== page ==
Letters to the Editor

Gun laws, perpetual roadwork, saving for college

Updated: 2013-09-12T00:53:25Z

Law enforcement

On Sept. 6, Kansas City Police Chief Darryl Forté, in a commentary, “Law would force police to arrest federal agents,” made points to the public about the law the state legislature has passed that would nullify all federal gun laws within the state.

That certain provisions of this law go against the U.S. Constitution should be noted as well.

First of all, I do not live in the Kansas City enforcement area, but Chief Forté brings to light some valuable points. It sometimes takes the hard work of all federal, state and local law-enforcement officials to ensure the safety and well-being of our communities.

If we are to classify ourselves as decent human beings who want and need fair and just protection in our society, we need to work together through all avenues available. Our elected officials and law-enforcement personnel have to sit down together and agree on what is and can be safe and common-sense financial methods of law-enforcement methods for our society.

As a voting member of our society, I ask this process to begin now.

Charlie Joslin

Platte City

U.S issues begging

If only our elected officials in Washington, D.C., would give as much interest in and listen to their constituents with as much concern on critical domestic issues — such as raising the minimum wage; reining in big money in the electoral process by amending Citizens United; ending the foreclosure crisis; protecting and expanding Social Security, Medicare and Medicaid; making higher education more affordable for more young people; providing sane gun control with mandatory background checks; prosecuting those who caused the financial crisis, including Wall Street; protecting whistleblowers; addressing the critical state of our environment caused by human-induced climate change by subsidizing sustainable energy and ending subsidies to big oil, big coal, big agriculture and big pharmacy; and leaving the Affordable Care and Patient Protection Act alone — as they are in giving their undivided attention to bombing our one-time ally, Syria.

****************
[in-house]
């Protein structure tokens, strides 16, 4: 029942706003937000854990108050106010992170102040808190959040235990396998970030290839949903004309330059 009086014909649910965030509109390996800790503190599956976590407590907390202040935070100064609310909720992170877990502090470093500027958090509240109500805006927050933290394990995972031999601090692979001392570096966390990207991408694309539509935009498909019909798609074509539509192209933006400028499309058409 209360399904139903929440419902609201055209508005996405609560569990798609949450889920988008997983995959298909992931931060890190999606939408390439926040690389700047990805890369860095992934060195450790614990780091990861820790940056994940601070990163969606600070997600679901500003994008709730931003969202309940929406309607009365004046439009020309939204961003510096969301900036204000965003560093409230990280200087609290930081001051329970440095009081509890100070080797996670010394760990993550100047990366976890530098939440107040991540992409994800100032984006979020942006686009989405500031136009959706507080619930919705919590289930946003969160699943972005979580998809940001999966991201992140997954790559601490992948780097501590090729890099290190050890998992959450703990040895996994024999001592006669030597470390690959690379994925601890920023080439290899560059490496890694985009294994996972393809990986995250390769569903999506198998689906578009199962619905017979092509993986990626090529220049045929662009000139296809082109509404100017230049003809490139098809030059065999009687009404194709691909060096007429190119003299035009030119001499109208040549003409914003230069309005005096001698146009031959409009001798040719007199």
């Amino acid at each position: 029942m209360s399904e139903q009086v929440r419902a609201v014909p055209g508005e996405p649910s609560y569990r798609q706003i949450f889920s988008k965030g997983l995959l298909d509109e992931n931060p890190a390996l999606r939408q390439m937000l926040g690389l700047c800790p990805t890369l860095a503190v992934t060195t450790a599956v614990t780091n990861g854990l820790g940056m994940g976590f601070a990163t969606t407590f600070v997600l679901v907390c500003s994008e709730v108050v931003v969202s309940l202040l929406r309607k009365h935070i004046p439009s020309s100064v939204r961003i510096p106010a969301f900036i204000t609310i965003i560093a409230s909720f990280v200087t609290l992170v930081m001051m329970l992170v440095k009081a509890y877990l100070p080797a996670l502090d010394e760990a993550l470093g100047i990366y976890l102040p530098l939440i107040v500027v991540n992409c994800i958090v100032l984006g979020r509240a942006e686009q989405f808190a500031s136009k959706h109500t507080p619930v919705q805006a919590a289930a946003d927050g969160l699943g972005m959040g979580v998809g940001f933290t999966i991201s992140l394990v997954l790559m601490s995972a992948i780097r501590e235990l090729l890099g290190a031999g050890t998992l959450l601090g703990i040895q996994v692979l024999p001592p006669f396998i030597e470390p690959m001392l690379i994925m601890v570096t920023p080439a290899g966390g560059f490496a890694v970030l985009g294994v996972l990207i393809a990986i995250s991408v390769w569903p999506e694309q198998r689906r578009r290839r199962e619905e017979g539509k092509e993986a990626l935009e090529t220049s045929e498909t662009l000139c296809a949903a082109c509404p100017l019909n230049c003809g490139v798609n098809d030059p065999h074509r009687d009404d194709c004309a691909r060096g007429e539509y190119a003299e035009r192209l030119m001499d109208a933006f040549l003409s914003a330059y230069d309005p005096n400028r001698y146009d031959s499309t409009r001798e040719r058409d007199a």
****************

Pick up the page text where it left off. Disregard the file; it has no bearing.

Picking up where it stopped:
Millions of Syrians have fled to Lebanon, Jordan, Turkey and other nations. Why doesn’t the United States offer refuge to some of these people it has helped displace? Whoever is responsible for using chemical weapons on any people should be held accountable. But, then, this includes the United States.

Rosemarie Woods

Kansas City

Perpetual roadwork

As a young Kansas Citian, I drive on Holmes Road every day. I was just concerned why the city continues to just patch the pipelines and not go in and completely redo the system.

It is become quite a hassle, and I would love to see it completely fixed even if that means the street must be closed for a while.

Leo Jurgeson

Kansas City

Questioning war

In an early memory, I recall my uncle, still in his uniform, sitting on my grandfather’s bed telling of North Koreans taking souvenir ears when they overran his base. The 5-year-old never forgot that story.

All my life we’ve been in one war after another. Only one seemed to accomplish anything substantial — Kosovo settling a disturbed and dangerous Eastern Europe. Most seemed a terrible waste, traumatizing generations of young Americans and entire foreign populations. So I want to thank the president for taking this issue to Congress and thank my representatives for seriously questioning his proposal to ensure we are not being lied to again — no more Gulf of Tonkin or Yellow Cake deceptions for me.

I want to thank Sen. Rand Paul and the other new conservatives for questioning their party’s long addiction to the romance of war.

The American exceptionalists say we must constantly wage war to enforce order in the world lest it fall into disarray. Yes, that’s really what they believe.

Hopefully, as we move forward, this assumption will be increasingly questioned and we can become a more peaceful country.

G. Joseph Cenac

Weatherby Lake

Saving for college